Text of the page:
A lesser evil?
It just takes a trip down memory lane and you will notice how many people do we meet throughout our life who bite their nails in order to believe that, although frequent, the habit is more often seen only as unsightly rather than worrying. “Even the mental health technicians themselves devalue the part of onychophagy”, confesses Eva Pinheiro about a behavior “that is not normal, but that is recurrent.” “In the case of skin picking and trichotillomania, it is more difficult to devalue, especially trichotillomania, because people often show up with bald spots, and then the disorder and body perception are so affected that it is considered that there is a disorder to this person and that it has to be treated. Onychophagy and skin picking can be more devalued in this field of study and are considered nervous twitches of less importance, and which cause discomfort in the patient as well, even though this discomfort may not be verbalized. Especially because we are discussing disturbances that appear on average between nine and 13 years old. Although there is another focus, which happens in pre-school, the main focus is mainly between nine and 13 years old.” And they don't always end there. The psychologist says that “these types of symptoms are often predictors of other disorders in the future. A later onset of this type of symptoms is a predictor that could possibly develop a depressive or anxiety disorder.”
With research pointing to more women suffering from trichotillomania disorder, with the scalp being the most affected area ofthe body (80%), followed by eyelashes (47%), eyebrows (43%), pubic region (23%), extremities (15%), armpits (6%) and abdomen (4%), psychologist Eva Francisco Pinheiro asks for caution when looking at this conclusion that puts the females in the majority. “We cannot look at these values as absolute values, since women tend to look more to the dermatologist in matters of skin picking, trichotillomania, while in men there is greater devaluation of the problem, and there are other ways to get around it, for example scalp trichotillomania is easy to get around by shaving the hair. And it is rare for a woman to shave her hair because of that. And, therefore, as there are more requests for help from women, it is normal for more women to be identified as having this type of impulse control disorder.”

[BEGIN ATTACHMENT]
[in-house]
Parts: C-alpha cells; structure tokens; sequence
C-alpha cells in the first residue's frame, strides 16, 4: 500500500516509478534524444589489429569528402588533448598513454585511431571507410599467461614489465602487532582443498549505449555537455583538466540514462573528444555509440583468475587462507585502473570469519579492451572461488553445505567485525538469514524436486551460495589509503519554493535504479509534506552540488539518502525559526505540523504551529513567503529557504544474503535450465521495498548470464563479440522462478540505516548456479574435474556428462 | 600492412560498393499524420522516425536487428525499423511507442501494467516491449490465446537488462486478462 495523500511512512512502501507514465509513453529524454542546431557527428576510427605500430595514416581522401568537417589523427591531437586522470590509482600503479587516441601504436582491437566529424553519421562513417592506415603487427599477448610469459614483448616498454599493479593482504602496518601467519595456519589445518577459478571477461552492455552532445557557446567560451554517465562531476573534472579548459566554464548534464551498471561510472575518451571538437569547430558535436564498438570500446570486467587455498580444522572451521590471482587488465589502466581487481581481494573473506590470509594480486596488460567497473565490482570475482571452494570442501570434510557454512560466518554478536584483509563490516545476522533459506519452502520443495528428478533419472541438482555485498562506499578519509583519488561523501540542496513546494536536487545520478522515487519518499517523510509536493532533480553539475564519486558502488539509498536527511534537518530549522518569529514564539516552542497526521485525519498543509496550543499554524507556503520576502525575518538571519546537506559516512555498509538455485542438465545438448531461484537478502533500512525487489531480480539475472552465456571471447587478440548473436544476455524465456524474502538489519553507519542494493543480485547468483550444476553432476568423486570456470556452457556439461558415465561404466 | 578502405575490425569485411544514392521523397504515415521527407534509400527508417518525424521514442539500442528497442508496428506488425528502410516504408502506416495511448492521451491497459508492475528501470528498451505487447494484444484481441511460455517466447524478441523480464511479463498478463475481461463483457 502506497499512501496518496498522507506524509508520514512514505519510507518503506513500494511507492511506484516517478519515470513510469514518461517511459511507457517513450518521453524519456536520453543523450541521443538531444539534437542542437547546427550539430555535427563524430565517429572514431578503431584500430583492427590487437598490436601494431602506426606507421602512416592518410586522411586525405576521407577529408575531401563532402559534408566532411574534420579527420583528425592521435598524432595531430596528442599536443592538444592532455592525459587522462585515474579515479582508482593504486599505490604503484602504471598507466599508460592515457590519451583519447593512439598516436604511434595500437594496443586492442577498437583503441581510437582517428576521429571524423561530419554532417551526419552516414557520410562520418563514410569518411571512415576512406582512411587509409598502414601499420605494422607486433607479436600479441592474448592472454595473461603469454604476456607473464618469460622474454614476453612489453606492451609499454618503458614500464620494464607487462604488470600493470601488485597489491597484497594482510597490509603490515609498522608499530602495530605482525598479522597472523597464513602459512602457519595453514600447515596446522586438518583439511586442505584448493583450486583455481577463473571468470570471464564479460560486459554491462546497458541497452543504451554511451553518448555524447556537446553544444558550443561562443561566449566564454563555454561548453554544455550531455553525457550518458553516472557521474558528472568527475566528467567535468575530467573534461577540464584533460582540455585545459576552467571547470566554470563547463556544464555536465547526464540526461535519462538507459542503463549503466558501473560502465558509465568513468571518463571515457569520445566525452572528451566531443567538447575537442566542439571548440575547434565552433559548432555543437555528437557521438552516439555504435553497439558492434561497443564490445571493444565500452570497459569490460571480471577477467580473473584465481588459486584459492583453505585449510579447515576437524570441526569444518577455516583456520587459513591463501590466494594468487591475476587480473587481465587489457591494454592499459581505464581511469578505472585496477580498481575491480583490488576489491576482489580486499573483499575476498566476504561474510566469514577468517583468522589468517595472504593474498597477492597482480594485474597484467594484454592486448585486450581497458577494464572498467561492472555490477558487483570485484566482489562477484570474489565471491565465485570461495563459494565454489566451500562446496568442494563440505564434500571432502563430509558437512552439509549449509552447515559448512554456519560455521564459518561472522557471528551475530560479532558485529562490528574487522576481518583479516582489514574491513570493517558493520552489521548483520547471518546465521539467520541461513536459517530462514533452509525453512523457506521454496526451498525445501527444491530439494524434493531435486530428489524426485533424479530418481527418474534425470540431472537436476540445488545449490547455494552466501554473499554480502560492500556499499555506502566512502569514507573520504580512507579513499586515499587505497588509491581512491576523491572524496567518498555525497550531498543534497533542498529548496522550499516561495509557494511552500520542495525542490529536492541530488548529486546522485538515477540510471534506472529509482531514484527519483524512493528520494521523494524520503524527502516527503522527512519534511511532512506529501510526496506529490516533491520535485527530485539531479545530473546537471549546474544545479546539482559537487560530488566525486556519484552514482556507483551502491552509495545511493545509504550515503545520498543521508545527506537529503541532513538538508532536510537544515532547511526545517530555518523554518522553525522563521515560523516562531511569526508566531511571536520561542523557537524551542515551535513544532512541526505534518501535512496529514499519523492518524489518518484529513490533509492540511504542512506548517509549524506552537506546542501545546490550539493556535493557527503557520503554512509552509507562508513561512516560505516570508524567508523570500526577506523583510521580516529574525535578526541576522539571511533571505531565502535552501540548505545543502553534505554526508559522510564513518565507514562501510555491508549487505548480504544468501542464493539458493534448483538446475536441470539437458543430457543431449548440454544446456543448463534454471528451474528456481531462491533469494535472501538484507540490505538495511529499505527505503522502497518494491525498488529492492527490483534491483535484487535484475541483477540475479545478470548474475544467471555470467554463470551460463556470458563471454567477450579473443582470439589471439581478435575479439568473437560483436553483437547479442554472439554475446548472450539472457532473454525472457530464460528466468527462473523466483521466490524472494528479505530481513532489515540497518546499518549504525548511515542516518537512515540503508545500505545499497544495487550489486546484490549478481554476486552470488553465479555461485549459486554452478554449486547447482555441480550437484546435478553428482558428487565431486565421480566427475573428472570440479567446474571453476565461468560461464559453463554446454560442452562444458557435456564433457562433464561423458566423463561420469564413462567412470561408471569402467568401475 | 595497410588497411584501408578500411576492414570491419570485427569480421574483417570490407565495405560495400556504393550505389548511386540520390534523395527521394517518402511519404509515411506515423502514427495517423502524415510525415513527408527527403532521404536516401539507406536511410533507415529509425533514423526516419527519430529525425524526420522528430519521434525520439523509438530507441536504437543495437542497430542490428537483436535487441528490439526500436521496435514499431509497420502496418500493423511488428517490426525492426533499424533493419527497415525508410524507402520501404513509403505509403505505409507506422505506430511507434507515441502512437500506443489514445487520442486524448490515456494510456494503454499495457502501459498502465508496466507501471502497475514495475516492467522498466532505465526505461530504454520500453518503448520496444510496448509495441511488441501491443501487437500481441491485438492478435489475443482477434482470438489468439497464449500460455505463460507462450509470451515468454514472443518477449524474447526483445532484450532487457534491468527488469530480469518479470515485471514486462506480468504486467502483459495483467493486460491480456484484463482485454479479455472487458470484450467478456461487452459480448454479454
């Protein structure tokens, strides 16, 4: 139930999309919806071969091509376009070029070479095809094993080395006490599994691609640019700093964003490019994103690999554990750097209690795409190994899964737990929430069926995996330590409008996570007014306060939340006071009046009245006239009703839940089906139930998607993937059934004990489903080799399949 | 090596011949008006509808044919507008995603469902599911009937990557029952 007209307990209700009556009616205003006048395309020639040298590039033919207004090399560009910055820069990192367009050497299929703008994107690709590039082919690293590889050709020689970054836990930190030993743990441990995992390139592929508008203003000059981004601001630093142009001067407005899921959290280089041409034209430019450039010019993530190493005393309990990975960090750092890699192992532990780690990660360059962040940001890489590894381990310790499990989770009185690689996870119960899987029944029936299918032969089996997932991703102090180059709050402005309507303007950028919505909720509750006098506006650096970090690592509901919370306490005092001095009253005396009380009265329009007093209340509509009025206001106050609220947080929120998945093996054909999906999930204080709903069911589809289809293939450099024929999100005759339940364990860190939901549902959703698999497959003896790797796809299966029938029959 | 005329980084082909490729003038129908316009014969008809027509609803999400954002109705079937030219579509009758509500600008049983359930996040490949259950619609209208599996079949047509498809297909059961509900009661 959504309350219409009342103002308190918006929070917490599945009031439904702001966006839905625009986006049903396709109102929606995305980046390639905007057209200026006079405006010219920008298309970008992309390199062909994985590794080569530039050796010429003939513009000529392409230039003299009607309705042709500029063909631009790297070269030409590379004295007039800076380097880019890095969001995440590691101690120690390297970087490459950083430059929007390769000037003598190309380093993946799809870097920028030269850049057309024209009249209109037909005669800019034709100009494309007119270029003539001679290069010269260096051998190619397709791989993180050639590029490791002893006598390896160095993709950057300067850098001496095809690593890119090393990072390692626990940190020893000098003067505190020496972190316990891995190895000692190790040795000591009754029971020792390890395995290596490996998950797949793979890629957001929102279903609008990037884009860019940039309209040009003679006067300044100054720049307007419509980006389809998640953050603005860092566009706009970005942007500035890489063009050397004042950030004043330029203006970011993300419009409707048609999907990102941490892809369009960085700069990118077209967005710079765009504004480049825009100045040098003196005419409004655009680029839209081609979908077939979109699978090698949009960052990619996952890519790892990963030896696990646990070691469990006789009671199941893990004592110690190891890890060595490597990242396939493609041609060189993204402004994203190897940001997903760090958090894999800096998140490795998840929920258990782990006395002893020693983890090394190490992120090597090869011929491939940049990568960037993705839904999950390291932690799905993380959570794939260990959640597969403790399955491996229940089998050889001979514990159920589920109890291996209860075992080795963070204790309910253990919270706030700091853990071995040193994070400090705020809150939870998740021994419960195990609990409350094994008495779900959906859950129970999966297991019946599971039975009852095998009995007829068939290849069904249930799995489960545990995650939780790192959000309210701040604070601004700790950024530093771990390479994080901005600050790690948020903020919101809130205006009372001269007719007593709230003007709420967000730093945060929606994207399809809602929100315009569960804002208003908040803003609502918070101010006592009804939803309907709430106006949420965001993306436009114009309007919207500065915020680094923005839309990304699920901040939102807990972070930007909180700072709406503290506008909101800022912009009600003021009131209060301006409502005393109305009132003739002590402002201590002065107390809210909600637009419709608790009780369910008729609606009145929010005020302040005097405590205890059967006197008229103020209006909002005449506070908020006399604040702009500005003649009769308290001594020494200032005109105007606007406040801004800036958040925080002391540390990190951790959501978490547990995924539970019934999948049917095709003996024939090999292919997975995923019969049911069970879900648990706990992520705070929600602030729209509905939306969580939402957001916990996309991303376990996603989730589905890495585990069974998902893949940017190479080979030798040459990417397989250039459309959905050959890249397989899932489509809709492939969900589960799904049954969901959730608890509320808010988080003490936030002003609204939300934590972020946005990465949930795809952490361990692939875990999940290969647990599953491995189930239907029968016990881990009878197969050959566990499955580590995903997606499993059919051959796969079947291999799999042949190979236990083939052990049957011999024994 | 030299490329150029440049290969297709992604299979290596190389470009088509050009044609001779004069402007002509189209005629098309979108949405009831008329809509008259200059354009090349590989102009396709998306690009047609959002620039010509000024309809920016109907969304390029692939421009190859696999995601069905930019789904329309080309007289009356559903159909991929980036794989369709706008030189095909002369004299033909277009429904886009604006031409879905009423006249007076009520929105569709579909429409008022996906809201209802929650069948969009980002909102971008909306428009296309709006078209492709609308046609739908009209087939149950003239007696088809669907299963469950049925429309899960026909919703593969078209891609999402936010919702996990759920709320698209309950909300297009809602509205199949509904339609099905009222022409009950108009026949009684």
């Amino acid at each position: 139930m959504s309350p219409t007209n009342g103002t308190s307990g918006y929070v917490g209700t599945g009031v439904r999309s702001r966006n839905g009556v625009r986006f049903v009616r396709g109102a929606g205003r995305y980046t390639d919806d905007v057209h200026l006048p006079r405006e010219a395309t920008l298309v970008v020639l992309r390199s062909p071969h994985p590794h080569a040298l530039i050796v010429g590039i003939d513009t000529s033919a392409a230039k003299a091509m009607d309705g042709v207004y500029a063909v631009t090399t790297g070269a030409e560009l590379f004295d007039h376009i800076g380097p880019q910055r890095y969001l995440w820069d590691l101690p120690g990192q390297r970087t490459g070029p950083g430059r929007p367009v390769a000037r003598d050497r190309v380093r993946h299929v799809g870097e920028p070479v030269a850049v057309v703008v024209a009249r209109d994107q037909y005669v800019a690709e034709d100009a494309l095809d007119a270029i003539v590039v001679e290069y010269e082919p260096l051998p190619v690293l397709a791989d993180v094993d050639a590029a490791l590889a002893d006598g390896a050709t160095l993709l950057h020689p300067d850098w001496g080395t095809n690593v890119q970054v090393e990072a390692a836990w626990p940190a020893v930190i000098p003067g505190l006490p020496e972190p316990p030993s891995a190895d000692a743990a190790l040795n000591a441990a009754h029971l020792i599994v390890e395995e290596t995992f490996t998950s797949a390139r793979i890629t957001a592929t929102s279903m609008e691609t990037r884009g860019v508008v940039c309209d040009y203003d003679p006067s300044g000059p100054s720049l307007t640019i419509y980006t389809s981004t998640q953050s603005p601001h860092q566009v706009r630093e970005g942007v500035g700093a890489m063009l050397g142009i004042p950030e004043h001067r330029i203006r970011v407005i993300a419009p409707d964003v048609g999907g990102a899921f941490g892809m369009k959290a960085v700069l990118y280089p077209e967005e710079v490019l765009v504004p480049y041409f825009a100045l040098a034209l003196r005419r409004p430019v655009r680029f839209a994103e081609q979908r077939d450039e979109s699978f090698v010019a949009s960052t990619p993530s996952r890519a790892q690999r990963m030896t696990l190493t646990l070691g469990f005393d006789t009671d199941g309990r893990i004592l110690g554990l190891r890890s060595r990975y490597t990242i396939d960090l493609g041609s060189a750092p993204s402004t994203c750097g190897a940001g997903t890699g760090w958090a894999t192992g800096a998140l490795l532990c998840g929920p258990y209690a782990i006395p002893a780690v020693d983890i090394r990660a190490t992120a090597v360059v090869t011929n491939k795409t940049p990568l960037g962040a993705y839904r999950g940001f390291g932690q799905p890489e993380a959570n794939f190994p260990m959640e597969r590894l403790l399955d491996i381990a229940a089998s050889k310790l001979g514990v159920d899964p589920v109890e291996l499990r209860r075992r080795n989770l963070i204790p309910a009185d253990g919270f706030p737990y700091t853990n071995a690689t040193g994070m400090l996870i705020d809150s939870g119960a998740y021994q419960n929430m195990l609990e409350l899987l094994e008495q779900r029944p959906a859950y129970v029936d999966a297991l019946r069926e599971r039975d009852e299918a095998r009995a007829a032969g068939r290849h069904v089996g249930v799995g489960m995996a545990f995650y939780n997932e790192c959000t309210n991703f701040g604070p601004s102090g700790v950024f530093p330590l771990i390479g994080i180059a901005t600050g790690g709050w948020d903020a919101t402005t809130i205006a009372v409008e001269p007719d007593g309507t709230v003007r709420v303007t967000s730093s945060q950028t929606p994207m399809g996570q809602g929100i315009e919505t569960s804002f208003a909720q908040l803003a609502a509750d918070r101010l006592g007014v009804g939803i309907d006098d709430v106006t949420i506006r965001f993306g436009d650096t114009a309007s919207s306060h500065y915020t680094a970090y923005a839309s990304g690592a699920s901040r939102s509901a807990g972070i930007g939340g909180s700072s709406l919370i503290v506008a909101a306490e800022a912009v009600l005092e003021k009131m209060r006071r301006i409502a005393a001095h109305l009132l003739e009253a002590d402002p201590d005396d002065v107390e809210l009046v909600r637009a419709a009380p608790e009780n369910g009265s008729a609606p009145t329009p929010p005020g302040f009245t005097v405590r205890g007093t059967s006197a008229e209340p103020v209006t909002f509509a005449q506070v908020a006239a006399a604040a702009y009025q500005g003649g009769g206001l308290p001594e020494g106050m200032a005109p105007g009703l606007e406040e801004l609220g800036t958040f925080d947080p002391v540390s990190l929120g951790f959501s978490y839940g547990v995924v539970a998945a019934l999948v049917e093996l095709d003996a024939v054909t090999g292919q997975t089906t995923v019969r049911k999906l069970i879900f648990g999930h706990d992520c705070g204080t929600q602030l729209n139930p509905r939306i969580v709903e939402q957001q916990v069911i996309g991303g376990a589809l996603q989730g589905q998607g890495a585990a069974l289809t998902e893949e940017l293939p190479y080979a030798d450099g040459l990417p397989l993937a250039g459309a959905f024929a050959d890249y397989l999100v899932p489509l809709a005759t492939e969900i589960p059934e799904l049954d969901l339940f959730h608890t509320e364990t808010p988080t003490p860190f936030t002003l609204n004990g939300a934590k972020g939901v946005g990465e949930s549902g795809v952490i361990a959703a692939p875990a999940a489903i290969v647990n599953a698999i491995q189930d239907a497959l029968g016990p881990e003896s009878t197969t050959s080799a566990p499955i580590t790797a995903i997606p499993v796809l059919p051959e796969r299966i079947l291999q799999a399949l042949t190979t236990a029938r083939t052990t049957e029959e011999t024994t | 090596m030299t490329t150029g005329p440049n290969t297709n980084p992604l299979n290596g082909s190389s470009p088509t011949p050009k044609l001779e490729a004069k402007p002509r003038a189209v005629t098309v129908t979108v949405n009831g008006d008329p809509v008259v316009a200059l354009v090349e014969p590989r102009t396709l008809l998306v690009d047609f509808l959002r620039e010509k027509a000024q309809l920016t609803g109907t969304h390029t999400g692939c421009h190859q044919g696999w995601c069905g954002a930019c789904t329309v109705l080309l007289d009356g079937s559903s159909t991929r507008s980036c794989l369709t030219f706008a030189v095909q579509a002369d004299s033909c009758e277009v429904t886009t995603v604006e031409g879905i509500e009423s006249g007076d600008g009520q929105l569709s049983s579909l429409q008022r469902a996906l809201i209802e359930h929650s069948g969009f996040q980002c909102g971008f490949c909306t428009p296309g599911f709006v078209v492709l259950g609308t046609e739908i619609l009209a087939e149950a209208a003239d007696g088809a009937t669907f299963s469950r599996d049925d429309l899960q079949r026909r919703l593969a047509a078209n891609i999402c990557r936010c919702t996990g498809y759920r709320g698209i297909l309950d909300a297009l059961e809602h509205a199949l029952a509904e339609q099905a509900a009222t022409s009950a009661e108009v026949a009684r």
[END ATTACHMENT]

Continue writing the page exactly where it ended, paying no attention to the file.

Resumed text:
Although all these behaviors are moments of escape in search of comfort, the effect is self-destructive, that is a common belief between professionals. Self-esteem does not come out unscathed. “The impact is extremely significant, and although these obsessions are not triggered by concerns about appearance, the concern with appearance arises from this type of behavior, because there is a great shame, an attempt to hide, to attribute to other causes, like alopecia, for example”, explains the psychologist. “Hair is very much associated, both in men and women, with a vision of self-concept and with strong hair, which is the opposite of what ends up happening, because the hair becomes weaker. In terms of self-concept it starts to influence a lot, it starts to influence the social relationships of people who feel they have the need to hide, they feel guilty for the behavior they cannot control and they are ashamed, which makes them isolate themselves and avoid contact with others”, she says.
However, more than the image reflected on the mirror, this type of disorder can leave marks in the long run. In the case of trichotillomania, the tricologist guarantees that there is an impact: “Considering what happens with waxing, we are minimizing the number of follicles over time. Throughout our lives we are programmed to have a number of follicles over the years. What we are doing is speeding up this process as we pull on a hair. The hair has an average cycle of five to seven years, each strand of hair, so it grows from the root and extends all the way to roughly the waist line, and then renews to another strand of hair that grows with time. This cycle is repeated throughout our lives an average of 20 to 30 times, a general average. Which means that if we are pulling our hair out we are losing cycles. We are accelerating the cycle. That hair that should fall in four or five years is being pulled out the first or the second, and then there will be a hair that will be born in a new cycle, and we will pull that hair out again. After four, five, six years, there are areas where hair is no longer reborn. We start to define a permanent absence of hair.” Whether they are more or less definitive, the consequences of the behaviors caused by these disorders, namely those of aesthetic nature, can only be avoided in one way: changing habits - and, for that, asking for help.
*Originally published on Vogue Portugal's The Madness Issue.